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Chapel (Medieval), Font (Period Unassigned)(Possible)

Site Name Ensay

Classification Chapel (Medieval), Font (Period Unassigned)(Possible)

Canmore ID 10468

Site Number NF98NE 4

NGR NF 98069 86600

Datum OSGB36 - NGR


Ordnance Survey licence number 100057073. All rights reserved.
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Administrative Areas

  • Council Western Isles
  • Parish Harris
  • Former Region Western Isles Islands Area
  • Former District Western Isles
  • Former County Inverness-shire

Recording Your Heritage Online

ENSAY (Easaigh - Sound of Harris) Historically belonging to the lairds of Harris, the sister isles of Ensay and Killegray are celebrated in visitors' descriptions for their rich arable pastures. Lying long and low among the myriad scattered islands, reefs and skerries of the Sound of Harris, each comprises about 500 acres. Ensay was the farm, occupied by the improving Campbells of Ensay, and then, from 1856, by Archibald Stewart of Luskentyre (Lord Dunmore's factor) and his descendants. The island has recently been bought by the owner of Killegray and is not permanently occupied. Rising up above the beach, Ensay House (today in separate ownership) dates from before 1805 (it appears in William Bald's map of this date). Remodelled in the mid-19th century, the former tacksman's house was described in the census of 1851 as "a gentleman's seat", and, by 1871, had 14 rooms with one or more windows. A visitor described the dining room walls as covered with"guns and rods, skulls and tusks...devoid of all ornament but the instruments and trophies of the chase ". The late medieval chapel to its east was restored as an Episcopal chapel in 1910. The round-arched doorway has a fine oak door carved by Robert Thompson of Kilburn, North Yorkshire, with a granite slab above inscribed in Gaelic. At the north end of Ensay, on the dunes above Manish Strand, recent excavations have revealed evidence of another 12 th century chapel. Other archaeological finds have included a "pair of scales made of brass, and a little hammer, both which were finely polished", discovered in a Viking grave.

Taken from "Western Seaboard: An Illustrated Architectural Guide", by Mary Miers, 2008. Published by the Rutland Press


Field Visit (6 June 1914)

Field Visit (27 July 1923)

No.113. Chapel, Ensay.

This small undistinguished structure stands 100 yards north of Ensay House ; it is single chambered and oblong on plan, measuring 23 by 12 feet, within walls averaging 2 ½ feet in thickness (Fig. 90). The orientation is south of east . The walls are built of random rubble in mortar. The gables are intaken internally about wall-head level and there is an internal scarcement waist high from the floor. The windows are 6 ½ inches wide at daylight and splay inwardly to a width of 2 feet 7 inches. They are built for glazing cases and , save the east window, which has a sconsion arch, are lintelled within and without; the entrance, which is in the south wall, is arched internally and externally. At one time the structure was used as a stable, but in 1910 it was restored as a private chapel, and to this date the present altar step and small recess in the west wall may be referred.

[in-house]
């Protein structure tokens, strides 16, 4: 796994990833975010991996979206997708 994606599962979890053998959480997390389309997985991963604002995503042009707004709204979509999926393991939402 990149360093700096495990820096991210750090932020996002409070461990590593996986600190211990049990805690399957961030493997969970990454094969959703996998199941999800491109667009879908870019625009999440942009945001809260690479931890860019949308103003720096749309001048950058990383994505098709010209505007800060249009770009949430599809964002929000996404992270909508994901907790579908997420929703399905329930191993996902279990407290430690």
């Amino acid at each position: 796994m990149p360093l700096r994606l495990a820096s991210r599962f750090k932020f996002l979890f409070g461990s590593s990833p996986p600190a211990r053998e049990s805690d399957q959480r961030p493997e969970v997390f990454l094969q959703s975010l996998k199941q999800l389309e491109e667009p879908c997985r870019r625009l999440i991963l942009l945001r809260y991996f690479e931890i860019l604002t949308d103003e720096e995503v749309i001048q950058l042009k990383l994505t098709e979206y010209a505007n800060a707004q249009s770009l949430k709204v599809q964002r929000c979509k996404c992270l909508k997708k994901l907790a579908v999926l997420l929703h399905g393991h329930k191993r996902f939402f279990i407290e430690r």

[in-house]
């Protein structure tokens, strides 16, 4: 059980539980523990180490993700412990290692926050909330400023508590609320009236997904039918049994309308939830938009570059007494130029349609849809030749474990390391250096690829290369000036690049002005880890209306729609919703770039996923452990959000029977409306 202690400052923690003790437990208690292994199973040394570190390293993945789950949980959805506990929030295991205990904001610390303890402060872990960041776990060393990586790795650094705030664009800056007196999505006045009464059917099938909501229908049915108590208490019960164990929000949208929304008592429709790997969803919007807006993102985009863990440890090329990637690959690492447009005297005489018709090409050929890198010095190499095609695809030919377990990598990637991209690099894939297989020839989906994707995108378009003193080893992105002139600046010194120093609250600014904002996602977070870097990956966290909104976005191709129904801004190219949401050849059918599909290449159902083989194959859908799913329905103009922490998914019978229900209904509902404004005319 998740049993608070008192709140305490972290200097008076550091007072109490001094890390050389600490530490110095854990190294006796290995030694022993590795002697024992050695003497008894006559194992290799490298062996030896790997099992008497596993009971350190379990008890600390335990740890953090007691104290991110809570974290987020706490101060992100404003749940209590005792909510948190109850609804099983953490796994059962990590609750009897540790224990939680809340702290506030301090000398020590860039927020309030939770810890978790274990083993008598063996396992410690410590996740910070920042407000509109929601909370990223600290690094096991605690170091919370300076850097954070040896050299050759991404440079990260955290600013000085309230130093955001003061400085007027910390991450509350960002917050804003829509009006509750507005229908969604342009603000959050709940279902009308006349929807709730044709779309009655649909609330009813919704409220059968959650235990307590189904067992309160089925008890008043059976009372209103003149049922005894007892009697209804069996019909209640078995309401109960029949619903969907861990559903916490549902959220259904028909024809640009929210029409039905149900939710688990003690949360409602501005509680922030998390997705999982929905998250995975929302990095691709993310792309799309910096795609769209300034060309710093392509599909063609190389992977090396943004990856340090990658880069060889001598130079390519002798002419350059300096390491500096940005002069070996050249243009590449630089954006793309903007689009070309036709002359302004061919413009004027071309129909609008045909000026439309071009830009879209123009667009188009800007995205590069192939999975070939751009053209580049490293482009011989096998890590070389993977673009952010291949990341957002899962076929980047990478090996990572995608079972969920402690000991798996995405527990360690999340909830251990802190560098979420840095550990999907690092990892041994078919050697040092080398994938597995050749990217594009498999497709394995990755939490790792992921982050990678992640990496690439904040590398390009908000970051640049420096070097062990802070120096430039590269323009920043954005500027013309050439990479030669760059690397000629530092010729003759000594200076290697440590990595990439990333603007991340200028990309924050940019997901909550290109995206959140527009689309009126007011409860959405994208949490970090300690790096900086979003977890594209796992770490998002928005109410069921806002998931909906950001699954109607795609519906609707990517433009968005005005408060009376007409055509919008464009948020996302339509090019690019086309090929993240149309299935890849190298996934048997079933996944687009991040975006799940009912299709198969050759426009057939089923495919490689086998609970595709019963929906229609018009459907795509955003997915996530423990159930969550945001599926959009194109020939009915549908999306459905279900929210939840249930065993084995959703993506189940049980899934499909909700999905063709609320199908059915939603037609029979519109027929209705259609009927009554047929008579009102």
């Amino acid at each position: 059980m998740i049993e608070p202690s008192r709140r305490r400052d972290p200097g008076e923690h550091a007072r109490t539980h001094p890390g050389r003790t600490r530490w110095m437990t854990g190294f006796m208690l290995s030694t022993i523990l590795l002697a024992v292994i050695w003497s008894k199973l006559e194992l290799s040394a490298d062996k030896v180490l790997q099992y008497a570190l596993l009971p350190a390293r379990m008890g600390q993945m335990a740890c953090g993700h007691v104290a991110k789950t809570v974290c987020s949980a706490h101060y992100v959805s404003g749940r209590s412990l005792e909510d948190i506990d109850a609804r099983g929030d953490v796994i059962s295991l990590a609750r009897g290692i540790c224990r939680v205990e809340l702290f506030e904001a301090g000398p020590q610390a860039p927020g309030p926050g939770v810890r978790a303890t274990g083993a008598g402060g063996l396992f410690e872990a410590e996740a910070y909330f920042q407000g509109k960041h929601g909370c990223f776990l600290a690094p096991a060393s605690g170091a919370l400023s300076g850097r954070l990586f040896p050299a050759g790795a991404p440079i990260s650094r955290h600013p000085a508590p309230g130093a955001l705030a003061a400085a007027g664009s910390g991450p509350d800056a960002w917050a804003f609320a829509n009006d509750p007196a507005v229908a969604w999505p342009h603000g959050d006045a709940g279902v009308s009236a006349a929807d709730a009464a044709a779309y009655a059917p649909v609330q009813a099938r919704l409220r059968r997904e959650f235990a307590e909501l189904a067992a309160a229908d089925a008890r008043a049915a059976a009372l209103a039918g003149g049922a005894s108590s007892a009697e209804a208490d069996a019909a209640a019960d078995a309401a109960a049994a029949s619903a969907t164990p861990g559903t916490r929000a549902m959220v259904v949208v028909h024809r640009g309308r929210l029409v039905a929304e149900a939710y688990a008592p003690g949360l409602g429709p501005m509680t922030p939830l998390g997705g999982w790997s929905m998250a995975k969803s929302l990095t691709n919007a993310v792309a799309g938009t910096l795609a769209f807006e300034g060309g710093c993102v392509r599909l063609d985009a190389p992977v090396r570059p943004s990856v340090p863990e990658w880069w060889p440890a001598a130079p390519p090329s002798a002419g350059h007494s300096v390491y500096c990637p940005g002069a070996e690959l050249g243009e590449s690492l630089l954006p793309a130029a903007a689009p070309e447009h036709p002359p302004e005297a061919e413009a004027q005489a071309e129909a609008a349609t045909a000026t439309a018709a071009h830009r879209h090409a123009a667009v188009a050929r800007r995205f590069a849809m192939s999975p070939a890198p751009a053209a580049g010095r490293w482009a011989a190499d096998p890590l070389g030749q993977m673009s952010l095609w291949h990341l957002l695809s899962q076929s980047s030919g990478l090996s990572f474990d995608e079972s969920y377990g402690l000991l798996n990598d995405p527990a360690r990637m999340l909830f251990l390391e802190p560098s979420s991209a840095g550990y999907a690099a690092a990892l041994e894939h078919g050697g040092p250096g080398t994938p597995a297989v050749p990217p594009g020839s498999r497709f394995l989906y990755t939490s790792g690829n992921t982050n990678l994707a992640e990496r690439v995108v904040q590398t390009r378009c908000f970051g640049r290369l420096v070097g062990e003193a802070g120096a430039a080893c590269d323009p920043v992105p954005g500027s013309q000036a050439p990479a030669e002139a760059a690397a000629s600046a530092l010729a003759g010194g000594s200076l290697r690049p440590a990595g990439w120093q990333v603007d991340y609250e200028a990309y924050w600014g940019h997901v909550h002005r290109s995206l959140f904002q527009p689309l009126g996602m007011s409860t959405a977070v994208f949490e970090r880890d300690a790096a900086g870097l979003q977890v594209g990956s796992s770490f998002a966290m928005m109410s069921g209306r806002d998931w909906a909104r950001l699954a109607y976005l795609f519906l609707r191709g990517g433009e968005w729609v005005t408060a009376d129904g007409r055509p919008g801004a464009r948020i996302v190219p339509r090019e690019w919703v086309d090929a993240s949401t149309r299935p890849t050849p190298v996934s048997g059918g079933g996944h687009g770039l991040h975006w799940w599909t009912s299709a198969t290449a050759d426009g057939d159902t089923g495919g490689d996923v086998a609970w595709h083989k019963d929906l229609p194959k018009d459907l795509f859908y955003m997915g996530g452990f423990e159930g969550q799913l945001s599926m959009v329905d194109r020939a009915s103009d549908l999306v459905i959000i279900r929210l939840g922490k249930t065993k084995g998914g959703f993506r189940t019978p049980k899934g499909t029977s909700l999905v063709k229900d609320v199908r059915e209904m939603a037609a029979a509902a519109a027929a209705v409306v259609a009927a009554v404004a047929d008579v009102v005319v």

Stone Basin:

Beside the entrance lies a drum of granite 1 foot 7 inches by I foot 5 inches by 1 foot 4 inches, in which a basin 12 inches in diameter and 7 ½ inches in depth is wrought.

Harris xx ii.

Visited by RCAHMS 27 July 1923

Field Visit (4 July 1965)

This chapel, as described and planned by the Commission, was further restored between 1959 and 1961.

Visited by OS (N K B) 4 July 1965.

Desk Based Assessment (8 March 1966)

(NF 9805 8660) Chapel (NR)

OS 6"map, Inverness-shire, 2nd ed., (1903)

An undistinguished building, single-chambered, oblong on plan (23 x 12ft), built of random rubble in mortar. It was noticed by Martin (M Martin 1934) in the late 17th century, and was later used as a stable, but restored in 1910 as a private chapel. A stone basin (1ft 7ins x 1ft 5ins x 1ft 4ins) lies beside the entrance.

RCAHMS 1928; M Martin 1934.

Field Visit (22 June 2012)

This chapel stands 80m to the N of Ensay House (NF98NE 22). It was restored in 1909 by Mrs Jessie Scott and again between 1959 and 1961 (the latter date confirmed by graffiti on the door jamb) and was rededicated by Bishop Richard Wimbush in 1973. A commemorative plaque in the interior reads 'This chapel was restored by John Brooke David FRCS of Ensay House, London and Accra, before he died 30th September 1979'. Another plaque, in Gaelic, has been inserted above the doorway. The stone basin noted by RCAHMS in 1923, which is possibly a font, is now set into the concrete floor at the E end of the chapel.

Visited by RCAHMS (GFG) 22 June 2012.


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